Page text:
U.S. Sen. Dick Durbin (D-IL) and U.S. Reps. Luis Gutierrez (D-IL,4) and Tammy Duckworth (D-IL,8) are scheduled to attend a Monday morning roundtable discussion in Chicago on "commonsense" immigration reform.
U.S. Sen. Mark Kirk (R-IL) and U.S. Rep. Bob Dold (R-IL,10) are among the elected officials scheduled to attend a Wednesday morning roundtable discussion in Chicago on "commonsense" immigration reform.
The U.S. Supreme Court announced a 4-4 split on the case challenging President Barack Obama's executive orders on immigration reform and Illinois advocates are expressing their dismay as they plan to press their efforts forward.
The deadlock vote means the president's November 2014 orders to expand the Deferred Action for Childhood Arrivals (DACA) program and install the Deferred Action for Parents of Americans and Lawful Permanent Residents (DAPA) have been blocked for the time being.
The programs would have deferred deportation for three years for undocumented immigrants who are parents of U.S. citizens and green card holders, while also expanding protections for people who were brought to the U.S. as minors and were not covered by the original DACA program. More than 4 million immigrants would have benefited from the orders, 280,000 people living in Illinois.
"This ruling is deeply frustrating and disappointing for all immigrant communities," said Illinois Coalition for Immigrant and Refugee Rights CEO Lawrence Benito. "Instead of being able to move forward with our lives and contributing further to our entire community, immigrants remain vulnerable to the knock on the door that could separate them from their families and from the lives they have made in this country."
Jose Juan Federico Moreno Anguino is prepared to live in a South Side church for as long as it takes for immigration officials to halt deportation proceedings against him. The 34-year-old father of five — a Zacatecas, Mexico native who has lived in Bolingbrook for 16 years — declared sanctuary and moved into University Church Chicago on April 18.
The U.S. Supreme Court will hear oral arguments Monday in a major case challenging the Obama administration's executive actions on immigration. Ahead of oral arguments, Democratic congressmen and advocates are detailing what the case's potential outcomes could mean for the immigrant community.
House Speaker Paul Ryan (R-WI,1) expressed regret this week for his past comments against poor Americans, saying in a major speech Wednesday that he was wrong for calling people "makers and takers."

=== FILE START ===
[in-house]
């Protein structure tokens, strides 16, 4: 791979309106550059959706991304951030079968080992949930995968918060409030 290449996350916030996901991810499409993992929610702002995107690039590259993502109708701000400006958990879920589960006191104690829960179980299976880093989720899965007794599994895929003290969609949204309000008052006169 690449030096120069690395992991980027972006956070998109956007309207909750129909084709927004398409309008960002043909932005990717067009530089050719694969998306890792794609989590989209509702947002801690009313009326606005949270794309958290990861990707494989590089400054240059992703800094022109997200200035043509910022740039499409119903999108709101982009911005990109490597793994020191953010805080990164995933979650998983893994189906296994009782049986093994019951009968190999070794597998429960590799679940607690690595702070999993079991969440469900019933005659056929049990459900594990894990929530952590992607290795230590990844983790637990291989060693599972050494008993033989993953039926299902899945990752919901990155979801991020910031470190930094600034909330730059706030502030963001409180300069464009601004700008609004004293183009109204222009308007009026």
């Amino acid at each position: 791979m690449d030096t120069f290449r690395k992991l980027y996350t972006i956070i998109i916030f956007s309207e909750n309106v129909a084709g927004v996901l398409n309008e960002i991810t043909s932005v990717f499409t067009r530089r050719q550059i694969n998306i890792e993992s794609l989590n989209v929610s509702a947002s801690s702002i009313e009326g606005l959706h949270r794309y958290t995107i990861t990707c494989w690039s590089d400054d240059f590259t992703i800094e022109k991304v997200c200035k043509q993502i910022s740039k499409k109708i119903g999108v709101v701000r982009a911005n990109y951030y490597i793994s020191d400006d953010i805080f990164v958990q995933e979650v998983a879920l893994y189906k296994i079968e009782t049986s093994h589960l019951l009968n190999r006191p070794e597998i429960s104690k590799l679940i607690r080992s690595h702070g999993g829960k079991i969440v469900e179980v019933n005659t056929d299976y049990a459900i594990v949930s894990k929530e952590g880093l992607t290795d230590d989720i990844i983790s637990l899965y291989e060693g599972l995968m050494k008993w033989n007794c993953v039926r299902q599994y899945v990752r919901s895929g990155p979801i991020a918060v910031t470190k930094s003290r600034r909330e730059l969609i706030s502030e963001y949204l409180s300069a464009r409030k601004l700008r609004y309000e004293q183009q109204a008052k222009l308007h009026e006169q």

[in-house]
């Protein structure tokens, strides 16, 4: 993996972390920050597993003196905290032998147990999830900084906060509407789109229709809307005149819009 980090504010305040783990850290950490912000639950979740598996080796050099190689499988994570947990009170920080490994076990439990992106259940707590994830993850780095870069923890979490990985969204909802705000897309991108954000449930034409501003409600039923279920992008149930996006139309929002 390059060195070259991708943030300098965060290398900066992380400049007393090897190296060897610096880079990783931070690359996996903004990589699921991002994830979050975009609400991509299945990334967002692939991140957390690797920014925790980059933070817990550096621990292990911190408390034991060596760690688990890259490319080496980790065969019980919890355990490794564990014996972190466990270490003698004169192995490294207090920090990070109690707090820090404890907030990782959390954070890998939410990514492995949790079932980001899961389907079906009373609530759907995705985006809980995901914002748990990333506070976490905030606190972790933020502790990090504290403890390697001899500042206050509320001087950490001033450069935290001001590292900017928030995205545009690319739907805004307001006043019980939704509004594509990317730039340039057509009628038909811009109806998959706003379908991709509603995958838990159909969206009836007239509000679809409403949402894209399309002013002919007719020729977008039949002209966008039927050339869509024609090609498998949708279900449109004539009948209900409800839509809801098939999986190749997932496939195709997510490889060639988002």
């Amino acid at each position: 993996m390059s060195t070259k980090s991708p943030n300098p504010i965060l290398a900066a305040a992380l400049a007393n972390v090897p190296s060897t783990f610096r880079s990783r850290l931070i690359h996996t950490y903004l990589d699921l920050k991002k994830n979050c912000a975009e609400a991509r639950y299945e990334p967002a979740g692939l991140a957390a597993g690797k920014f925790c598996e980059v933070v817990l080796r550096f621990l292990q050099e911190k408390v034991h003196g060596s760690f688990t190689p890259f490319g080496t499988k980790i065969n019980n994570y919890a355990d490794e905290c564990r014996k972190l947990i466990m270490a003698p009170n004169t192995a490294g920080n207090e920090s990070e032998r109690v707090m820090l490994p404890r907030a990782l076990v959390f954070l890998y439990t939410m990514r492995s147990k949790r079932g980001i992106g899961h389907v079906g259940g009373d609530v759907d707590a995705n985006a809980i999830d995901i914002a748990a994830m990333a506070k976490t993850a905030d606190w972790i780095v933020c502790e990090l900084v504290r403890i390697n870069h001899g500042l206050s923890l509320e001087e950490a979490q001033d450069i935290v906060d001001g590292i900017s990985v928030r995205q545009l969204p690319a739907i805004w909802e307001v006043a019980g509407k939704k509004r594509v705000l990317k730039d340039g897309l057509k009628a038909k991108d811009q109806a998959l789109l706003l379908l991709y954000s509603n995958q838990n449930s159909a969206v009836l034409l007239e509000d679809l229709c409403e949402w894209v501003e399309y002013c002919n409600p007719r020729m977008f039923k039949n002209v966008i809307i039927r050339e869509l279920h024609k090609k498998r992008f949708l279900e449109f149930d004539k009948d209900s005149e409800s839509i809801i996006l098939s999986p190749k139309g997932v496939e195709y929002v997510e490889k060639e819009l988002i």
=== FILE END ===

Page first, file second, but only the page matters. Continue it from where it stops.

"There was a time that I would talk about a difference between 'makers' and 'takers' in our country, referring to people who accepted government benefits. But as I spent more time listening, really learning the root causes of poverty, I realized something. I realized that I was wrong," Ryan said during his speech about the state of American politics. "'Takers' wasn't how to refer to a single mom stuck in a poverty trap, trying to take care of her family. Most people don't want to be dependent. And to label a whole group of Americans that way was wrong. I shouldn't castigate a large group of Americans just to make a point."
In a question and answer session after his speech, delivered before a group of House interns, Ryan added, "I was callous and I oversimplified and I castigated people with a broad brush. That's wrong. And there's a lot of that happening in America today. I myself have made that mistake."
A controversial resolution involving the legal challenge against President Barack Obama's executive actions on immigration is slated to go up for a vote in the Republican-led U.S. House Thursday afternoon.
Under the resolution, U.S. House Speaker Paul Ryan (R-WI,1) would have the power to file a Supreme Court amicus brief on behalf of his chamber opposing Obama's immigration orders. Ryan, who filed the resolution Monday, says the issue boils down to defending Article I of the Constitution, which defines the legislative branch's powers.
But House Democrats say the Republican effort is just a "political stunt."
"The vote today is a political stunt disguised as a legal brief, because the Republican majority sees a crass political opportunity to stand with the anti-immigration wing of their party," U.S. Rep. Luis Gutierrez (D-IL,4) said on a morning conference call. "They keep saying, 'Well [GOP presidential frontrunner Donald] Trump doesn't represent us. He doesn't rep our views. He doesn't represent our values,' and now they want to know where Trump gets all his anti-immigrant, xenophobic ideas from. Try the House of Representatives."